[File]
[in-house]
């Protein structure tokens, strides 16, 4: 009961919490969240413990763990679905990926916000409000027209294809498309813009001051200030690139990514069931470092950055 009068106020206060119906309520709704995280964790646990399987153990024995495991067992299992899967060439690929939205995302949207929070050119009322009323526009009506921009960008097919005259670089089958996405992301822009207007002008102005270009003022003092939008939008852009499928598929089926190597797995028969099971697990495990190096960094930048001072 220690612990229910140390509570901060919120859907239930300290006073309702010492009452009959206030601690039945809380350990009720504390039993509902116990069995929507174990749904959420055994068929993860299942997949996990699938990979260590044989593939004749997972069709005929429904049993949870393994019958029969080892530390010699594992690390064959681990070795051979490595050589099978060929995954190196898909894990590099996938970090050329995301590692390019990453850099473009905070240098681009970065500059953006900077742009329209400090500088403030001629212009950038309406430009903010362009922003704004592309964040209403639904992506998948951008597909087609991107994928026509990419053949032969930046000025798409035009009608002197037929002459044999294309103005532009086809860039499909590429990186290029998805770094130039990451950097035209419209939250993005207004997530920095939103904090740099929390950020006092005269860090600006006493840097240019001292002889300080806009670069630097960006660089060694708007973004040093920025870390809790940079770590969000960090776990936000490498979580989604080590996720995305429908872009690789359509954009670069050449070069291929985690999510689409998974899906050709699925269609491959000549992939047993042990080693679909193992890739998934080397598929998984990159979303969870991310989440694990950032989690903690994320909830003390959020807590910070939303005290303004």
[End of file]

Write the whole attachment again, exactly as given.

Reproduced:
[in-house]
């Protein structure tokens, strides 16, 4: 009961919490969240413990763990679905990926916000409000027209294809498309813009001051200030690139990514069931470092950055 009068106020206060119906309520709704995280964790646990399987153990024995495991067992299992899967060439690929939205995302949207929070050119009322009323526009009506921009960008097919005259670089089958996405992301822009207007002008102005270009003022003092939008939008852009499928598929089926190597797995028969099971697990495990190096960094930048001072 220690612990229910140390509570901060919120859907239930300290006073309702010492009452009959206030601690039945809380350990009720504390039993509902116990069995929507174990749904959420055994068929993860299942997949996990699938990979260590044989593939004749997972069709005929429904049993949870393994019958029969080892530390010699594992690390064959681990070795051979490595050589099978060929995954190196898909894990590099996938970090050329995301590692390019990453850099473009905070240098681009970065500059953006900077742009329209400090500088403030001629212009950038309406430009903010362009922003704004592309964040209403639904992506998948951008597909087609991107994928026509990419053949032969930046000025798409035009009608002197037929002459044999294309103005532009086809860039499909590429990186290029998805770094130039990451950097035209419209939250993005207004997530920095939103904090740099929390950020006092005269860090600006006493840097240019001292002889300080806009670069630097960006660089060694708007973004040093920025870390809790940079770590969000960090776990936000490498979580989604080590996720995305429908872009690789359509954009670069050449070069291929985690999510689409998974899906050709699925269609491959000549992939047993042990080693679909193992890739998934080397598929998984990159979303969870991310989440694990950032989690903690994320909830003390959020807590910070939303005290303004």